Why You Should Watch “The Butcher” on History

Initially you might think that this show would belong on the Food Network since anything that has anything to do with something that’s considered food is naturally going to show up on the FOOD network. But this time it’s a little different since not only is the food not being cooked or even placed near a grill, it’s simply being carved up and judged based on how well the butchers are able to take the carcass they’re given and present the cuts that they’re after. Plus, they’re using tools that old-time butchers were using, meaning that they aren’t bringing their own carving tools with them, which adds to the difficulty since a lot of people know if you’re not using the tools you’re familiar with it all comes down to skill and knowledge of the craft. Andy Dehnart from Reality Blurred gives us a little better idea of what we’re in for upon watching this show given that it’s not exactly like a cooking show but it’s definitely in the same format.

There are three rounds to this show just like a lot of other competitive programs and the prize money is even the same, $10,000 to the winner. The big difference here though is that you’re not there to listen to the history of the knives and tools being used or watch them be forged, and you’re definitely not there to watch as the hunks of meat that are carved off get grilled up with various spices. This is a show that’s all about the artistry and skill that goes into butchering an animal and how talented each butcher is at what they do. They’re even given different animals to cut apart that some of them, if not all of them, have never worked with before. Giant snakes, alligators, pigs, sides of beef, you name it and it will probably be hanging on the hook ready for them when they come in. A lot of people might not be able to watch this despite the fact that the animals are already dead, skinned, and prepared for cutting. Well, most of them are. But those that can watch will no doubt get a hefty education in what it takes to crack through bone and define a well-made cut as the butchers go toe to toe in this competition in an attempt to prove that they’re the best at what they do.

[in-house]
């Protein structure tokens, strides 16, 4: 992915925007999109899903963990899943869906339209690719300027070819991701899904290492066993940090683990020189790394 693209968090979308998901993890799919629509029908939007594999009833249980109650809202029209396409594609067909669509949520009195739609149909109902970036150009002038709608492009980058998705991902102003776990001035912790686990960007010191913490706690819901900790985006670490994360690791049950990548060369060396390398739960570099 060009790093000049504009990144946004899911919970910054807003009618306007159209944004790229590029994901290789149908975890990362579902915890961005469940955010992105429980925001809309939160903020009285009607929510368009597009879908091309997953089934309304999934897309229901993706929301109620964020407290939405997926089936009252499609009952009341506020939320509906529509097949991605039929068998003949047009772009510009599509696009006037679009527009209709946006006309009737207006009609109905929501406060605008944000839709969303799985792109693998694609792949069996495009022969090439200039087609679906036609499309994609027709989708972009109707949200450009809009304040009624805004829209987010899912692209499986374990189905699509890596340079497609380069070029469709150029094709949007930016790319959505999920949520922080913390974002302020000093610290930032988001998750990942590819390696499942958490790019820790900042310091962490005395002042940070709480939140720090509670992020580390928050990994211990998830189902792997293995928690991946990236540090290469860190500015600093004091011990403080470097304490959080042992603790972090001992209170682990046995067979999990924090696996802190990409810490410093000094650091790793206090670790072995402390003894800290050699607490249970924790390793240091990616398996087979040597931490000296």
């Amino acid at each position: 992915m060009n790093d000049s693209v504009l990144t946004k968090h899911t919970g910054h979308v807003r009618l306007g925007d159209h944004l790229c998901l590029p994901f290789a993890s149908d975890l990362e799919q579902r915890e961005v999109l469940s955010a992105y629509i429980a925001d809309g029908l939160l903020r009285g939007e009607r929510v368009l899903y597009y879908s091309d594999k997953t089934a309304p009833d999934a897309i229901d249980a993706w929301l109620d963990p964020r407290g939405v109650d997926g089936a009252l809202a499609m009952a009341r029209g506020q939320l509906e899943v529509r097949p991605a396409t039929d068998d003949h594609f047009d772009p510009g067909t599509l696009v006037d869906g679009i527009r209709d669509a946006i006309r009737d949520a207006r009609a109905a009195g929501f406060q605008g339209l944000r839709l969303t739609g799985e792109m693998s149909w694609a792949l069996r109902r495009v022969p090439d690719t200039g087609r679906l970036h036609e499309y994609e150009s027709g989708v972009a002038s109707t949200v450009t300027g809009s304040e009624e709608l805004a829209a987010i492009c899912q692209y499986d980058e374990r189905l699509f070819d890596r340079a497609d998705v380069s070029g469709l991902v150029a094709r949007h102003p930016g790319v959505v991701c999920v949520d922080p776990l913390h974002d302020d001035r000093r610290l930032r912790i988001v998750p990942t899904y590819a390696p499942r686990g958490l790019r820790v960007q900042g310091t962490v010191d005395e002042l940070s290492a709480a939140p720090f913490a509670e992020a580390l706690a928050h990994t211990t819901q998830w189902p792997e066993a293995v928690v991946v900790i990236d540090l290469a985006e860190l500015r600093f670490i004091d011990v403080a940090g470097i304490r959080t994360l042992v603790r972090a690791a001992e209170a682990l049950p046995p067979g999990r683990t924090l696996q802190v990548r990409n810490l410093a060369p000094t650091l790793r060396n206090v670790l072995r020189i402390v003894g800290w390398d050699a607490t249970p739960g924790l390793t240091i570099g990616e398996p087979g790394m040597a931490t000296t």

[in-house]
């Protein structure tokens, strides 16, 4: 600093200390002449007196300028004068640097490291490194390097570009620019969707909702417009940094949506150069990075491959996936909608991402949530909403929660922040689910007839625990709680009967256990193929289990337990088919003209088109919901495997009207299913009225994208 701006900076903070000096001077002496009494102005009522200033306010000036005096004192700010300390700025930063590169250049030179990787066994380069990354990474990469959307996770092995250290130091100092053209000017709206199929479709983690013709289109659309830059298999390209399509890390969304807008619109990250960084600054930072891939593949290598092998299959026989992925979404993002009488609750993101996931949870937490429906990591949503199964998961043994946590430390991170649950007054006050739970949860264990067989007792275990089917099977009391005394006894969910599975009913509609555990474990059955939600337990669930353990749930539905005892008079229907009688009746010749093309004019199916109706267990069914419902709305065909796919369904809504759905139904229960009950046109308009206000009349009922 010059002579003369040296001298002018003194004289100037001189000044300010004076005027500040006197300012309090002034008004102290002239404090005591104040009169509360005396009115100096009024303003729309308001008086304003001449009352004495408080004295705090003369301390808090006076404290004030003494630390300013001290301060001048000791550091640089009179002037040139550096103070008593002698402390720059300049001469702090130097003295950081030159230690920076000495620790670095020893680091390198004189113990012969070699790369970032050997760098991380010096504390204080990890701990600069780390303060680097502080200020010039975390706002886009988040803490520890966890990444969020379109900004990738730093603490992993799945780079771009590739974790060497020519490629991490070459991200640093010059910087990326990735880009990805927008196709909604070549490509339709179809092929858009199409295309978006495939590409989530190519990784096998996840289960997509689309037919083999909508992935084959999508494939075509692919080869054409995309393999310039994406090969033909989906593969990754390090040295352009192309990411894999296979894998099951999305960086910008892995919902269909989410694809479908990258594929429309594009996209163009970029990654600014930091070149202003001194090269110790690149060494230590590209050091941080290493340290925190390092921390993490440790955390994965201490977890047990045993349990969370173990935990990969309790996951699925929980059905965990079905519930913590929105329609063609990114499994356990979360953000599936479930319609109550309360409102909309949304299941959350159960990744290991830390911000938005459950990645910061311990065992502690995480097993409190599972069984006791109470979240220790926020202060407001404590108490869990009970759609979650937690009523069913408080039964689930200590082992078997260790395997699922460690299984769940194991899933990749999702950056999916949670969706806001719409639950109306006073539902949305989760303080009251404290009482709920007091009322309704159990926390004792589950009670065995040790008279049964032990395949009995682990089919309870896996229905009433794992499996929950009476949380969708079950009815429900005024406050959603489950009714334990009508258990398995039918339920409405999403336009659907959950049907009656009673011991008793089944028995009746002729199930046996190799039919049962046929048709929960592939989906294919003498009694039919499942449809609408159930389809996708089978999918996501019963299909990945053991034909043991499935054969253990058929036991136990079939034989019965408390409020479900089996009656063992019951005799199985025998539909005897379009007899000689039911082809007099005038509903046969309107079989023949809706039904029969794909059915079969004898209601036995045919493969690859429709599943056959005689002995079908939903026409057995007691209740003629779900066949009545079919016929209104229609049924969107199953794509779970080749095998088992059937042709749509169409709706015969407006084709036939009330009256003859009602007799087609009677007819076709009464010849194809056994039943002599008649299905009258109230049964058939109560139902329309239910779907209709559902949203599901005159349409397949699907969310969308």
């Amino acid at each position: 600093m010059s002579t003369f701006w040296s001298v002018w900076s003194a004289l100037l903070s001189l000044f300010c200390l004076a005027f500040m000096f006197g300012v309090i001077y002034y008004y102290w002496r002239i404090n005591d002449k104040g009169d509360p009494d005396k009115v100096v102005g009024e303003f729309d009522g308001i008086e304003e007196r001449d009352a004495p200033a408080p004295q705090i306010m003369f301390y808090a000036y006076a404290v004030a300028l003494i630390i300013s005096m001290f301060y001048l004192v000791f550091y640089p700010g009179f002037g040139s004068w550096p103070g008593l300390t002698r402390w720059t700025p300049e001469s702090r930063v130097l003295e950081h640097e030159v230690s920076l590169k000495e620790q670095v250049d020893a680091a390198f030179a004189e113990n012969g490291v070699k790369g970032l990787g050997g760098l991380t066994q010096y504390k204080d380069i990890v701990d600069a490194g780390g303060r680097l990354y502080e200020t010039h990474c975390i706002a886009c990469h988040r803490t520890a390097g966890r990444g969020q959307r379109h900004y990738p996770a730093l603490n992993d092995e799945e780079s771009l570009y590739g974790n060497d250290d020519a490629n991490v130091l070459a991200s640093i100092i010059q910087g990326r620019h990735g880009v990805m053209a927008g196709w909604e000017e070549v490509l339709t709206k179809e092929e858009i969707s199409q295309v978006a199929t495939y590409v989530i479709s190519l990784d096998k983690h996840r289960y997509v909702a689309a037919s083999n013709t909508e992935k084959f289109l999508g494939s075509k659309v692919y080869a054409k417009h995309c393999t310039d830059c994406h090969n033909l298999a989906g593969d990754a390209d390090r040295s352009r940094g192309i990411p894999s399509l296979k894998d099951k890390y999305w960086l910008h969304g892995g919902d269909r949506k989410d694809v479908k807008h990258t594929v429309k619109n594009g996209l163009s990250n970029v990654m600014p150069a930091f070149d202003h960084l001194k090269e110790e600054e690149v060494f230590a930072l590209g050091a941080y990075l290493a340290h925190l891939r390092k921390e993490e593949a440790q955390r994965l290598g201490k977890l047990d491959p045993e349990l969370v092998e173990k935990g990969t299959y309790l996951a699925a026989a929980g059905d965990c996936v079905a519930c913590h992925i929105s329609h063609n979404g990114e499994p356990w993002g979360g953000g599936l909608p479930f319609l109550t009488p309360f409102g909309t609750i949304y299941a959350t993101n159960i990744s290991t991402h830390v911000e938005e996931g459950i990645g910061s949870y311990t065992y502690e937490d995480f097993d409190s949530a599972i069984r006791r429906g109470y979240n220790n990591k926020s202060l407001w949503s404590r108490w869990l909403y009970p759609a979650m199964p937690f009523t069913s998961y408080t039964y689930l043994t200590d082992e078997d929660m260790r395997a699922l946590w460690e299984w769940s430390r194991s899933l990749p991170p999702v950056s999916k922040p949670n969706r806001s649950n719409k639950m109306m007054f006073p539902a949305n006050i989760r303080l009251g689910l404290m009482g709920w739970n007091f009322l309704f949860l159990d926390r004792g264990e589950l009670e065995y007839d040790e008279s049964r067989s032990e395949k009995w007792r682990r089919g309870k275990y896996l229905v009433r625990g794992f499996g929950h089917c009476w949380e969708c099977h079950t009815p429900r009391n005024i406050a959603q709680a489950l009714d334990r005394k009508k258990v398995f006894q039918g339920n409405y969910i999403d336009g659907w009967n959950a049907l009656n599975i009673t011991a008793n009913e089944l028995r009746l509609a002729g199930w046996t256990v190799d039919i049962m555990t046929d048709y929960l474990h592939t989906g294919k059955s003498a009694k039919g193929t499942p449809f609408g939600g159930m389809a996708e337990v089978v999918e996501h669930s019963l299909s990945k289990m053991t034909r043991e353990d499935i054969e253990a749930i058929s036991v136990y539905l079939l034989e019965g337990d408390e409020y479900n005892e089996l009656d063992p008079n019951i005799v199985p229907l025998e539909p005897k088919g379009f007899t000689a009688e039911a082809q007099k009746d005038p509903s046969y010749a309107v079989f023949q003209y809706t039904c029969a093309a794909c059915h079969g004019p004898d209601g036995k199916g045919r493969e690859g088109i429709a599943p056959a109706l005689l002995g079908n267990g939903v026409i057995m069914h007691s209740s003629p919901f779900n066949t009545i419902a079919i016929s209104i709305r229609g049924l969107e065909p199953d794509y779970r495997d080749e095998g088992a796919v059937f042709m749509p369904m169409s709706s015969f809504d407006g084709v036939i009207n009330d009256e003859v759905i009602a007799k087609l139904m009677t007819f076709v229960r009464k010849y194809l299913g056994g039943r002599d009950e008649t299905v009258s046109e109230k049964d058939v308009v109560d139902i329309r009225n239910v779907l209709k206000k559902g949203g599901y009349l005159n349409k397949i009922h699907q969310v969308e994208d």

What’s amazing, as Mandy Bierly of TV Insider has noted, is that throughout three different rounds in which the number of butchers is taken from four to two to the winner, there’s never been a single blade-related injury. In fact it sounds like all that’s happened thus far is that one woman cut herself on an alligator tooth. That’s pretty amazing considering how fast these people are working and how close their fingers are to the blades they’re working with as well. But it’s also a testament to how skilled they’ve become throughout the years of practice each of them must have and the confidence they bring to the competition. Too many folks might think that being a butcher just involves cutting meat and presenting it to prospective customers, but there is an art to this that some don’t seem to see, or don’t choose to see. Barring those that don’t eat meat and think that this might be animal cruelty, the art of being a butcher is that you learn how to measure one cut versus another when you’re breaking down a body and might even learn how to gauge thickness and weight by sight alone. Of course most places are going to want to use a scale at this point and time, but the overall skill of a butcher is something interesting to think about since a lot of them spend a good deal of their time breaking down an entire animal or at least parts of it on a continual basis.

To be honest a good butcher has for a long time been what stands between the consumers and the kind of meat that might very well cause sickness or death in some cases. They’re taught how to look for various diseases, issues with the meat, or even infection that could compromise an entire carcass and, if fed to human beings, be dangerous or even fatal. This show is something special in how it presents the trade and it definitely shows a great deal of respect to those that take it up as their profession. And, if anyone was wondering, the meat that is cut is donated after the show to two different animal sanctuaries in California, though it’s been believed that cast and crew members manage to finagle a steak or two out the door at times. After all there’s no use letting anything go to waste when it’s been carved so nicely.

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